U. S. President George W. Bush prepares to make a statement about the capture of former Iraqi Dictator Saddam Hussein in the Cabinet Room of the White House, December 14, 2003. Bush said on Sunday that Saddam Hussein would face justice and that his capture brought a hopeful day to Iraq but that it would not spell the end of violence in Iraq. REUTERS/Larry Downing  LSD/GN
US president George W Bush prepares to announce the capture of Saddam Hussein. (Reuters)

The former Iraqi leader did not resist capture, even though armed with a Glock semi-automatic pistol. An AK-47 rifle and $750,000 in US bank notes were discovered in the spider hole. Two other individuals were also detained.

The ex-Iraqi leader is reported to have said: “I am Saddam Hussein. I am the president of Iraq and I am willing to negotiate.”

An American soldier is said to have responded: “President Bush sends his regards.”

In his speech the next day, Bush said: “In the history of Iraq, a dark and painful era is over. A hopeful day has arrived. All Iraqis can now come together and reject violence and build a new Iraq.

Read more: Where is Saddam Hussein buried?

“I also have a message for all Americans: The capture of Saddam Hussein does not mean the end of violence in Iraq. We still face terrorists who would rather go on killing the innocent than accept the rise of liberty in the heart of the Middle East. Such men are a direct threat to the American people, and they will be defeated.”

A fan at the NFL football game between the Jacksonville Jaguars and the New England Patriots in Foxboro, Massachusetts December 14, 2003 holds a sign celebrating the capture former Iraqi leader Saddam Hussein near his hometown of Tikrit. REUTERS/Brian Snyder  BS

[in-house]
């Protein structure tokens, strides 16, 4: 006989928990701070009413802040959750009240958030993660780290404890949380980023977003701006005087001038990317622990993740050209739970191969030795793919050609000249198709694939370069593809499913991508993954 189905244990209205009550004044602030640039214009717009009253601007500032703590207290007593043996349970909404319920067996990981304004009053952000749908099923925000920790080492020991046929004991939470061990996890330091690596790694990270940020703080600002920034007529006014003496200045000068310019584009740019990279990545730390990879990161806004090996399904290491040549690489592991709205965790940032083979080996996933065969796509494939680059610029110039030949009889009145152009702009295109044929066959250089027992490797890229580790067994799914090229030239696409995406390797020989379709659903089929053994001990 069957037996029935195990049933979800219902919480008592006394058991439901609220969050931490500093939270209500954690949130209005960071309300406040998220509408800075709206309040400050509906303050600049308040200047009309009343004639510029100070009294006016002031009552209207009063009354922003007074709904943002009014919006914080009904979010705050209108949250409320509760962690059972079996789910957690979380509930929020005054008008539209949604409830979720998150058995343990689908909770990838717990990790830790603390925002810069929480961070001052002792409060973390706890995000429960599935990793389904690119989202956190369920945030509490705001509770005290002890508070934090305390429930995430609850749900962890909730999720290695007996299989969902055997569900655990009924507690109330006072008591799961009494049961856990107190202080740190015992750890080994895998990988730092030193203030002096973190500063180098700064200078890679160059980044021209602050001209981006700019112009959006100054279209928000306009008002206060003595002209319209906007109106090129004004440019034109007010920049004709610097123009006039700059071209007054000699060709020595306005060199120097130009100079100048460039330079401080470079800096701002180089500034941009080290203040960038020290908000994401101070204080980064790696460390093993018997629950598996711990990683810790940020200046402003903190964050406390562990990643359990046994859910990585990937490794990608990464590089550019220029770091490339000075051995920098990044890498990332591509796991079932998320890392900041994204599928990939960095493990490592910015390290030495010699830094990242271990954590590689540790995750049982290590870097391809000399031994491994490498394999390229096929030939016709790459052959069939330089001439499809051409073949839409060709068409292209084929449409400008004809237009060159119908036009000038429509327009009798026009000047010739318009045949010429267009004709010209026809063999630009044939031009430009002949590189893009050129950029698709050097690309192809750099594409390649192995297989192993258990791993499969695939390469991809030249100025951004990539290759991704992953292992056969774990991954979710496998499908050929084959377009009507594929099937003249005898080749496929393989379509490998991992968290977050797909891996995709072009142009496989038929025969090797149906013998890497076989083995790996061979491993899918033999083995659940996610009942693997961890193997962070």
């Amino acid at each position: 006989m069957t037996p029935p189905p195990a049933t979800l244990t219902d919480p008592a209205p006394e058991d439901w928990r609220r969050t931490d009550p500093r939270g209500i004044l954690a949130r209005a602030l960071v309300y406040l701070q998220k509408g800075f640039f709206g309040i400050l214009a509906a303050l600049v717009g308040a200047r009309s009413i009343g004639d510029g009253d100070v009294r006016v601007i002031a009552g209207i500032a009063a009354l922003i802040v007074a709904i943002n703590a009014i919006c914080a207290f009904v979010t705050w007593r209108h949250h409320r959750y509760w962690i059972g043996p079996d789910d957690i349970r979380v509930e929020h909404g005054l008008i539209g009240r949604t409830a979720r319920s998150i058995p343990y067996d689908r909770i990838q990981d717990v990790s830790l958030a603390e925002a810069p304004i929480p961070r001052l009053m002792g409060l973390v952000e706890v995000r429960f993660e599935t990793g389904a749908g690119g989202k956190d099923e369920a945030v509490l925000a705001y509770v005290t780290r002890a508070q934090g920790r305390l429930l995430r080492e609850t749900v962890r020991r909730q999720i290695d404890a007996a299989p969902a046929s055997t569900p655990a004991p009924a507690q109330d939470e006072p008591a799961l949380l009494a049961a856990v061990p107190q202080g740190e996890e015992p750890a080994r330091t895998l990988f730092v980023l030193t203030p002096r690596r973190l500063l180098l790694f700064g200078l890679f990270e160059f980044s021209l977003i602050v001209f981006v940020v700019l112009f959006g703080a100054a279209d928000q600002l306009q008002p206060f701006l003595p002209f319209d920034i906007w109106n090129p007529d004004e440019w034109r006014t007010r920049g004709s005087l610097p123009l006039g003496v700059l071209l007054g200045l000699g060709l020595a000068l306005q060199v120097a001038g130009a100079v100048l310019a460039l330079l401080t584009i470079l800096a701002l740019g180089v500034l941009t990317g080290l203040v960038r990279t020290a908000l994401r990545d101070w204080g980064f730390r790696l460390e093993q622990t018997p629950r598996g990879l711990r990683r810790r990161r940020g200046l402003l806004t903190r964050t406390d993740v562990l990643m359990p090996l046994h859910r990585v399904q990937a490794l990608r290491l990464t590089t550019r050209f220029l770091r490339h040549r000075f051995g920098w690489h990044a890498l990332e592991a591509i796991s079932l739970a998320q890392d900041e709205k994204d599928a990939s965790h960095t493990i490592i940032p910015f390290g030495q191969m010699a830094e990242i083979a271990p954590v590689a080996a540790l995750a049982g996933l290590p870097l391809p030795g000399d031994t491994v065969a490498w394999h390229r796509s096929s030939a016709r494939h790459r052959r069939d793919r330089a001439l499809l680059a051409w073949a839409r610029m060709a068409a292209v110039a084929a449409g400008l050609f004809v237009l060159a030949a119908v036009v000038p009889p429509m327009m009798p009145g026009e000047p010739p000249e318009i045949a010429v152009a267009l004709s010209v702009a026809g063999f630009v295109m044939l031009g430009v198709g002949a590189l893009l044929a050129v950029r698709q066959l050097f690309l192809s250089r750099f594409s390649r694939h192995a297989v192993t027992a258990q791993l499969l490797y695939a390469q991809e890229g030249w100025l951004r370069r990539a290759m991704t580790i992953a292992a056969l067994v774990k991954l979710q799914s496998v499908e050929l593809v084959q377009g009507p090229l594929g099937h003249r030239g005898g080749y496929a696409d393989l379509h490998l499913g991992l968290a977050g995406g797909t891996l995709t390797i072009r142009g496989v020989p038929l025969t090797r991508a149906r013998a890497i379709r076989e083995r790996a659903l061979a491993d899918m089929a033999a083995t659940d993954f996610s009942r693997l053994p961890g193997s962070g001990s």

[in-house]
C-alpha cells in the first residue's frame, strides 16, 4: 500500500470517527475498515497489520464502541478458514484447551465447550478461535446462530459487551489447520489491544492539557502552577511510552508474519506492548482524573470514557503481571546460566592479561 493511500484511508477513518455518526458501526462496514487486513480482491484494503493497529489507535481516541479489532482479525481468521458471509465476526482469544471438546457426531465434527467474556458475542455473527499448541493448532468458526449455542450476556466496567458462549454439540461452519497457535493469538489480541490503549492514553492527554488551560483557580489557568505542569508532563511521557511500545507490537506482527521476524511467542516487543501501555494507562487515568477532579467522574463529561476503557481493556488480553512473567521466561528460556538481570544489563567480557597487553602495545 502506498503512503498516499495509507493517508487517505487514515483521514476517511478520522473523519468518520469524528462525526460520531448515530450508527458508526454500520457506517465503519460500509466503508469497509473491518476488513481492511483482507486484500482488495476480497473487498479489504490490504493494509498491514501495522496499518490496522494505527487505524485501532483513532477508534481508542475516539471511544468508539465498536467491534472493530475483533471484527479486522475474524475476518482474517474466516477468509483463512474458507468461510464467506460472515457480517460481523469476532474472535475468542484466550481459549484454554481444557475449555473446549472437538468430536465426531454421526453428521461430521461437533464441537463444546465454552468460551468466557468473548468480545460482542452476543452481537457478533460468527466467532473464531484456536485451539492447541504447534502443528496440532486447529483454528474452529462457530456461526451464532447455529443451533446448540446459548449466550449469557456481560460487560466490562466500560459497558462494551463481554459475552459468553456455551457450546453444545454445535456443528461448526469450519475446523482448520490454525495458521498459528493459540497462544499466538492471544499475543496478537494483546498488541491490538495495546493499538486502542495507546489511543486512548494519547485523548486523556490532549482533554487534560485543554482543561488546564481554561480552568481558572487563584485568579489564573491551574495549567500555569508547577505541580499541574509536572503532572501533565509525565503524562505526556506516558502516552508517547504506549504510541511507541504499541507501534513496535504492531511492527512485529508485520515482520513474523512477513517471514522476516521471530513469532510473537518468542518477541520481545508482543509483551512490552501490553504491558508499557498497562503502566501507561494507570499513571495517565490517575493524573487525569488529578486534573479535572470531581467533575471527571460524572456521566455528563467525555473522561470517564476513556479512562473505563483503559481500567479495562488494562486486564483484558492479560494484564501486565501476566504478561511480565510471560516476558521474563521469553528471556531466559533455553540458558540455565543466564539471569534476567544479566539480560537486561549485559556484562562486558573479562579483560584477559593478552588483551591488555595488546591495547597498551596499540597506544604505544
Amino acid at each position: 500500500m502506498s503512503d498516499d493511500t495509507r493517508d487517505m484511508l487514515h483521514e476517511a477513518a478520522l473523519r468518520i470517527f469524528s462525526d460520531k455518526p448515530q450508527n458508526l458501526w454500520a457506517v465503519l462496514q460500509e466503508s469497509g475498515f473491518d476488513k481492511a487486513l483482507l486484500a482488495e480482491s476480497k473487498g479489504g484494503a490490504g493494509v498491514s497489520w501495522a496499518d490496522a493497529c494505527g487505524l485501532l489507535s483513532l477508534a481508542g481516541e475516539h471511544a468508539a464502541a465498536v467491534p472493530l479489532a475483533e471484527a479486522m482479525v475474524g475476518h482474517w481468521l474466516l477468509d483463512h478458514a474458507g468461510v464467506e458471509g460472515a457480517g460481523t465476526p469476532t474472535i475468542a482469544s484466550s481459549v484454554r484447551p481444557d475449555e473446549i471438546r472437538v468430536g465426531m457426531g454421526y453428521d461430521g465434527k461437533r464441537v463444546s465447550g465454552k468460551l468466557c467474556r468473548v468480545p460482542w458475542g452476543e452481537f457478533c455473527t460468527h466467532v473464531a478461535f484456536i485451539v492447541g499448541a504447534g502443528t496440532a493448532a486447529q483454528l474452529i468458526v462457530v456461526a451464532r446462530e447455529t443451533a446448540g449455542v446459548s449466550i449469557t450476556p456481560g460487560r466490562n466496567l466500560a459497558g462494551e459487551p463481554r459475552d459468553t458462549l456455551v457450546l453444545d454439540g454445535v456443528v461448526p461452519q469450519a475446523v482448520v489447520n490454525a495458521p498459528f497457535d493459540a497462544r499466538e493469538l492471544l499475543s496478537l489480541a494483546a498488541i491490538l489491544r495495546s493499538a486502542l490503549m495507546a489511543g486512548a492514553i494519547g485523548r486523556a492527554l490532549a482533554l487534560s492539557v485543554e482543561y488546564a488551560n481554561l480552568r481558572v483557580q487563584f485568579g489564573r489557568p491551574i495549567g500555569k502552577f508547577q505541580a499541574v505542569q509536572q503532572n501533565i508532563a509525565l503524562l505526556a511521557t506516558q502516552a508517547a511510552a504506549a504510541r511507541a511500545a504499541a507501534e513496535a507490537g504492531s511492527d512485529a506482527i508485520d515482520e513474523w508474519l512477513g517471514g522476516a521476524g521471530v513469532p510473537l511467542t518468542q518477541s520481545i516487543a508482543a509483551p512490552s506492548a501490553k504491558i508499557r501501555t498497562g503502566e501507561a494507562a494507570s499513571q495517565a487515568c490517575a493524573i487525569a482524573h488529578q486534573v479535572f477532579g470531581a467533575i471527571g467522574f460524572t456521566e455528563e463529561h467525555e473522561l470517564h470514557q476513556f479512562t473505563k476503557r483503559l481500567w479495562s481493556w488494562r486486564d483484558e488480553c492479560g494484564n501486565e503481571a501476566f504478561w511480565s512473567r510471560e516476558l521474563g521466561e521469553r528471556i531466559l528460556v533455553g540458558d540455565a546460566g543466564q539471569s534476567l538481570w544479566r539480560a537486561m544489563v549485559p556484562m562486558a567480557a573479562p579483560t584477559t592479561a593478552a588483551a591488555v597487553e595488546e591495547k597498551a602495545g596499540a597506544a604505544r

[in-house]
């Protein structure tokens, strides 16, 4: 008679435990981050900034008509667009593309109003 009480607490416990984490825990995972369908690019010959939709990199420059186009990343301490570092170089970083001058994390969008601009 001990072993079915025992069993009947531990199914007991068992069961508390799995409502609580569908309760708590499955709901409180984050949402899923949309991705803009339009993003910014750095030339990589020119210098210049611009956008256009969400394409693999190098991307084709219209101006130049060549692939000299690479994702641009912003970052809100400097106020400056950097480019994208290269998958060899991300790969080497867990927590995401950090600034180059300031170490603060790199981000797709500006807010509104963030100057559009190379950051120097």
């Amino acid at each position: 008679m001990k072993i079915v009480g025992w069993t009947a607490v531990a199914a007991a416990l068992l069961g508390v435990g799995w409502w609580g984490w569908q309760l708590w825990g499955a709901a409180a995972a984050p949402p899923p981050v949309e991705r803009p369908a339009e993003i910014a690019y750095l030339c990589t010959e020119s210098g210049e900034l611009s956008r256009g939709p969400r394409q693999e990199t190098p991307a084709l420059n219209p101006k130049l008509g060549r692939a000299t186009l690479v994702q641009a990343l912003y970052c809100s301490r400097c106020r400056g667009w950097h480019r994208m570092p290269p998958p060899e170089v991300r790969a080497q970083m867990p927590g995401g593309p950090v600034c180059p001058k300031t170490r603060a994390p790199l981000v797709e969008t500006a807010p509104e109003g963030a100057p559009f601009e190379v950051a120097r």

A fan at the NFL football game between the Jacksonville Jaguars and the New England Patriots in Foxboro, Massachusetts, holds up a banner on 14 December 2003. (Reuters)
AN IRAQI BOY COVERS HIS EARS WHILE HIS FATHER FIRES IN THE AIR FOLLOWING ARRESTING OF SADDAM HUSSEIN IN BASRA.  An Iraqi boy covers his ears while his father fire machinegun in the air following arresting of ousted Iraqi ruler Saddam Hussein in the southern city of Basra, some 600 km of Baghdad, December 14, 2003. Two car bombs exploded at police stations in and near Baghdad on Monday, killing at least nine people and shattering any hopes of a quick end to violence after the capture of Saddam Hussein. (Picture taken December 14.) REUTERS/Atef Hassan
An Iraqi boy in Basra, Iraq, covers his ears while his father shoots into the sky to celebrate the capture of Saddam Hussein. (Reuters)

Hussein was given prisoner of war status and granted rights under the Geneva Conventions.

The status also meant he would be eligible to stand trial for war crimes.

After his capture, television pictures showed Hussein having a medical examination, a move criticised by some, but the US said they wanted to show the Iraqi people they had no longer anything to fear from their former leader.

Hussein was held by US forces at Camp Cropper base near Baghdad airport until 30 June 2004, when he was handed over to the interim Iraqi government to stand trial for crimes against humanity.

He was charged by the Iraqi Special Tribunal over his involvement in the 1982 Dujail massacre, in which 148 Shia Muslim civilians were killed.

He was found guilty of crimes against humanity and sentenced to death by hanging.

Hussein was executed on 30 December 2006 at Camp Justice, an Iraqi army based in northern Baghdad.